LOS ANGELES (Reuters) - When Johnny Depp appears on Thursday at a museum to introduce his movie “The Rum Diary,” he will be doing what many stars do these days to promote passion projects that are seeing fewer art houses debut their films.
Depp is putting in a personal appearance to build word-of-mouth buzz for his movie among an audience group that most likely favors dramas over the feel-good comedies and escapist fare that are dominating theaters these days.
Moreover, he will be appearing at the Los Angeles County Museum of Art (LACMA) as part of a movie series backed by Los Angeles-based non-profit group Film Independent and LACMA that, like other museums around the country, are hosting more and more events for movies made outside Hollywood’s major studios, as well as foreign-language films and obscure or older titles.
Depp and Bruce Robinson, who directed the movie based on the novel by Depp’s friend Hunter S. Thompson, will sit down to discuss “The Rum Diary” with the LACMA film series curator and former New York Times film critic Elvis Mitchell.
The overall series combines classic movies like Charlie Chaplin’s “Modern Times” with new films like “Rum Diary” or the soon-to-be released, “Martha Marcy May Marlene,” winner of the directing award at this year’s Sundance Film Festival.
”I want it to be as expansive and as eclectic a program as possible,“ Mitchell said of the series. ”I think it cuts quite a swath between Bruce Robinson and (‘Accatone’ director Pier Paolo) Pasolini to Charlie Chaplin and ‘Jackie Brown,’ the film that opened the series last month.
At the screening of “Jackie Brown,” director Quentin Tarantino surprised audiences by showing up to field questions alongside cast members Pam Grier and Robert Forster. Down the road, the series will host a live table read of 1985 Brat Pack film “The Breakfast Club” featuring a surprise cast directed by Jason Reitman (“Up in the Air”).
“Audiences don’t really get a chance to see actors shaping a performance in front of their eyes,” said Mitchell. “There’s a whole group of filmgoers who have never seen live theater.”
Movies shown at alternative venues is nothing new, of course, but ‘extras’ like question-and-answer sessions and celebrity appearances are increasingly being used by museums and independent filmmakers as they compete harder than ever for a audiences distracted by information inundation.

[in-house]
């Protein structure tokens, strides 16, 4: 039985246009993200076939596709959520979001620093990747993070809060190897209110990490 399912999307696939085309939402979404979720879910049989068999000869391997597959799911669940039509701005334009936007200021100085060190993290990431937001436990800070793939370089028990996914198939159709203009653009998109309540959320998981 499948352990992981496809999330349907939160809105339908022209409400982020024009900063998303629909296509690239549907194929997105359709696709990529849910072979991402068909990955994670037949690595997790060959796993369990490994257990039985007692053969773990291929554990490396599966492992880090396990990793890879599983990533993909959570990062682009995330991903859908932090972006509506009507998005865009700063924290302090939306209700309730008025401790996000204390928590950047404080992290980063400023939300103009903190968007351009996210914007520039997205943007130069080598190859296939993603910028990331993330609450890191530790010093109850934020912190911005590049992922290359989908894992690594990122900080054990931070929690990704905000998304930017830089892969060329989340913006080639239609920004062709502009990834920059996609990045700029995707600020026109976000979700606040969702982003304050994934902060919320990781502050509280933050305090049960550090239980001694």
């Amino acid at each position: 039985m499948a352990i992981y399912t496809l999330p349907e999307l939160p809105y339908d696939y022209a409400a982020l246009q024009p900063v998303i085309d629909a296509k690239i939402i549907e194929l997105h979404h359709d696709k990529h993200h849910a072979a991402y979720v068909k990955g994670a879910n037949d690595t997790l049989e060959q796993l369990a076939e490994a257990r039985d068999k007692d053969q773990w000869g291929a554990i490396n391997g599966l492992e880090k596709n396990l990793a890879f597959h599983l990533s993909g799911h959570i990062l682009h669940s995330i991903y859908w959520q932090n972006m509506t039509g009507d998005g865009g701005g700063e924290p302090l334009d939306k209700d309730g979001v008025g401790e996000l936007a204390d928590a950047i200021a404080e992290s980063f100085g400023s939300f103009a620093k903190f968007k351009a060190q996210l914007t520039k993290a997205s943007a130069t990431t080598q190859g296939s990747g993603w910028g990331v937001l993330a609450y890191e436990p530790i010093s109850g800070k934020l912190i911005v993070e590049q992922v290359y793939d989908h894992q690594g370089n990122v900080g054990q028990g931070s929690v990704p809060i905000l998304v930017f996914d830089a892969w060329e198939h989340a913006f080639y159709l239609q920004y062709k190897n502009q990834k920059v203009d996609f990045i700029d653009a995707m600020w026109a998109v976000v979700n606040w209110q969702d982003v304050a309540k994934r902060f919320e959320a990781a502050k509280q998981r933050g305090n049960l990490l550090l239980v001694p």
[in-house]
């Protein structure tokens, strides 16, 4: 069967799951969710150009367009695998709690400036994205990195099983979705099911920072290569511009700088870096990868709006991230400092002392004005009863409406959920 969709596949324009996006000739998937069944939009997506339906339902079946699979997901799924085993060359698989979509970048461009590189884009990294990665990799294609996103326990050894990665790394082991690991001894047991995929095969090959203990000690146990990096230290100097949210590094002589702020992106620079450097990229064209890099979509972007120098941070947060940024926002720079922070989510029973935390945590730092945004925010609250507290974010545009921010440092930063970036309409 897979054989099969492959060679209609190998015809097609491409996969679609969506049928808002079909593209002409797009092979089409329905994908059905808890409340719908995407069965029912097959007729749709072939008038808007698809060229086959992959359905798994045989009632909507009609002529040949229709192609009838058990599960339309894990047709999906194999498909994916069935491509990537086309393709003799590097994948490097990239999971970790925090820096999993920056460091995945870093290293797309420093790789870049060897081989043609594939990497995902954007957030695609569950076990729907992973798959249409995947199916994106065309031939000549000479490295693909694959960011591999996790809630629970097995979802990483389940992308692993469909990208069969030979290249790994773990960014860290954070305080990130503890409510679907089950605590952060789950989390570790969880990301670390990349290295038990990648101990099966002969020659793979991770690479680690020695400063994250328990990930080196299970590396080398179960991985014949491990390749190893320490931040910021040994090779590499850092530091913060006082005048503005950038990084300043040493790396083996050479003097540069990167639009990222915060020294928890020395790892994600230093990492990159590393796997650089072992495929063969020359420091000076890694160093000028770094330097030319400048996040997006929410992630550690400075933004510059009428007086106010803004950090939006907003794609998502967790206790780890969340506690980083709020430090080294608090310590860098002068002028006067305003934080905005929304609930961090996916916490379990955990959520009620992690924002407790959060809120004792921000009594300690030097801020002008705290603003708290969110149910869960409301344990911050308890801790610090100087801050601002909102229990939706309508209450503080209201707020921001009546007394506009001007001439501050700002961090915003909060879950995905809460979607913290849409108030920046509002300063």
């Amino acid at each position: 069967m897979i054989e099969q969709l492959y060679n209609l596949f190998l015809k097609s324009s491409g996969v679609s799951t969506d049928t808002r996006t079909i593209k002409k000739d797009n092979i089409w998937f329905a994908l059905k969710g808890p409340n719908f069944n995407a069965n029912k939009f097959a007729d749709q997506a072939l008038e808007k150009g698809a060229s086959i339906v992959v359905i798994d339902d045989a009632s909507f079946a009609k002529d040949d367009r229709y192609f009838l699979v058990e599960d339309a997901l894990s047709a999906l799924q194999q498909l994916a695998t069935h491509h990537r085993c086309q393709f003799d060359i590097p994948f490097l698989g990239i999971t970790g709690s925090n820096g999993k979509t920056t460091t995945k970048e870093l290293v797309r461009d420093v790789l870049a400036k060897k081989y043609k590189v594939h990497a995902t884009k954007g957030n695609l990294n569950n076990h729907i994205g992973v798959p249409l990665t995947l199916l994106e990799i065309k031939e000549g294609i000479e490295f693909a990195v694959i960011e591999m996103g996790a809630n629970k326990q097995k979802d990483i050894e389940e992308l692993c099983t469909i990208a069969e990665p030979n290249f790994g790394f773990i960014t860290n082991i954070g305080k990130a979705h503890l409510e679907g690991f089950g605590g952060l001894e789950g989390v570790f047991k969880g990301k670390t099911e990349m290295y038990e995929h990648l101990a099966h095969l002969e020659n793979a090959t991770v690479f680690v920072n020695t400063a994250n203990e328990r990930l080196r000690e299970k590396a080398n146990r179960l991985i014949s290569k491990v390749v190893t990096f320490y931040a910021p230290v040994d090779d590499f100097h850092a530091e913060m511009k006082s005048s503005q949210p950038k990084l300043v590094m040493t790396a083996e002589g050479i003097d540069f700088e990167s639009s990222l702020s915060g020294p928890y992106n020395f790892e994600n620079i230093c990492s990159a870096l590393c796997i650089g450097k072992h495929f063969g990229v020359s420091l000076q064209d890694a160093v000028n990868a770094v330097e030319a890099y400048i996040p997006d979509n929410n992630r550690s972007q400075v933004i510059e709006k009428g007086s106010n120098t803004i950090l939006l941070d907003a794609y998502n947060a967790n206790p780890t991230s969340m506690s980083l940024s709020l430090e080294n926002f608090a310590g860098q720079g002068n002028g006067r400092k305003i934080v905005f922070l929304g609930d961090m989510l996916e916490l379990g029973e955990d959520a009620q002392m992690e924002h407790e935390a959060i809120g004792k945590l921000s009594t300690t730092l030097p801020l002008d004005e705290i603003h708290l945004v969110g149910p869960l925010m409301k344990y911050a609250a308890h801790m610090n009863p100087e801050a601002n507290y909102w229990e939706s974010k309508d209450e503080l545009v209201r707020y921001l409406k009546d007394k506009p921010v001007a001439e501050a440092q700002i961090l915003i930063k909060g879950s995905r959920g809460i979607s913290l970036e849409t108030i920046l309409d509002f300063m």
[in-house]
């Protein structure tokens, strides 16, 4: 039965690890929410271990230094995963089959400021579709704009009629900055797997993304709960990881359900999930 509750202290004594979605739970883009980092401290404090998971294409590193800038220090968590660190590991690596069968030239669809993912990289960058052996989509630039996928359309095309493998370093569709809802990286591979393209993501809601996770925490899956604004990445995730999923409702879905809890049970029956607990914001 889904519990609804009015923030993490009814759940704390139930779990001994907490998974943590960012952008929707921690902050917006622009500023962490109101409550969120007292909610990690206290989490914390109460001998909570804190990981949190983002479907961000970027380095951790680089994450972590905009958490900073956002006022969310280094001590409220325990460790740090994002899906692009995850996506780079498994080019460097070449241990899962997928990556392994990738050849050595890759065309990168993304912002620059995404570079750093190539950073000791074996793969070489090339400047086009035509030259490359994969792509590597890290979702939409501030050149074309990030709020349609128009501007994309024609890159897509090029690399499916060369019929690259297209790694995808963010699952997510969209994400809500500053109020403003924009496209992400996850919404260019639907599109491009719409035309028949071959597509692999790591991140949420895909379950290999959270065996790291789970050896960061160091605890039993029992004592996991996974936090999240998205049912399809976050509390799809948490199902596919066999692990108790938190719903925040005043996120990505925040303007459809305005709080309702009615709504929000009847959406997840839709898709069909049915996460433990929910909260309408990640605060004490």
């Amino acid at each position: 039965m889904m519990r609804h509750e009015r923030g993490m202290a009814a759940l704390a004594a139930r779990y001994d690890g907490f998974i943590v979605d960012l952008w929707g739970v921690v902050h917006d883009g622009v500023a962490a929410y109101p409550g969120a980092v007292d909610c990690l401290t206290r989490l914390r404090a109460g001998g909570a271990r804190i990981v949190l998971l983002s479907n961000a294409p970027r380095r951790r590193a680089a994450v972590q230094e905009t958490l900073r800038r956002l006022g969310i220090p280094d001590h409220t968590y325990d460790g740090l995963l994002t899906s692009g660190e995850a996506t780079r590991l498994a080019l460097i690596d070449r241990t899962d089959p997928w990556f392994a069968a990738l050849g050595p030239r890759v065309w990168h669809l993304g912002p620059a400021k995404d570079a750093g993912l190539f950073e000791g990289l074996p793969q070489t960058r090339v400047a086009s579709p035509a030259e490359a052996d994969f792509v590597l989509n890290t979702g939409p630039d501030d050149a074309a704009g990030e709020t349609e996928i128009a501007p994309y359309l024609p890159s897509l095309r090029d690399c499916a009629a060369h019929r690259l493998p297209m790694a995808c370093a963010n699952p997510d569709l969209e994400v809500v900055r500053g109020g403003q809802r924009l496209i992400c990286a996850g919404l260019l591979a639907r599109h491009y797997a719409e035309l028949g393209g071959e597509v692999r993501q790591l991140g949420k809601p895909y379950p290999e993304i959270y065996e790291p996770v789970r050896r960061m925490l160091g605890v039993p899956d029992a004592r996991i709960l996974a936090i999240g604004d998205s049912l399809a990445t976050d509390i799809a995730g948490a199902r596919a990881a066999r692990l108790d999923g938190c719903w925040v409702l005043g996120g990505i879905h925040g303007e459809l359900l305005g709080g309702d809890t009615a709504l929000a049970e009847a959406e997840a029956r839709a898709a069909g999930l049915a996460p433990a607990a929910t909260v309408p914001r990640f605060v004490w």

Mimi Brody, curator at Northwestern University’s Block Museum in Chicago recalls having to discourage students from opening their laptops during screenings.
“It’s funny to see from the projection booth a sea of open laptops,” she laughs. “They may be on Facebook while we’re asking them to watch ‘Guys and Dolls.'”
Tom Vick, curator of the Smithsonian Institute’s film department, said it is increasingly difficult to generate crowds by simply showing a movie. Ideally, there is some extra ingredient to the mix to make an event special.
Vick currently is collaborating with the museum’s contemporary art curator on a show in which video art will be displayed and the artist may be asked to select movies that have influenced their own work.
While fears persist that dramas, foreign-language and older movies by master directors may be crowded out of theaters, most curators remain confident that, over time, nothing will replace the collective experience of seeing a movie on a big screen. They say museums are the perfect place for that.
“You go (to a museum) because you want to get close to the artifact itself,” declares National Gallery curator Margaret Parsons. “You don’t want to see a digital version, whether it’s a painting, a sculpture or some piece of archeological evidence, and likewise for a screening.”
Editing by Bob Tourtellotte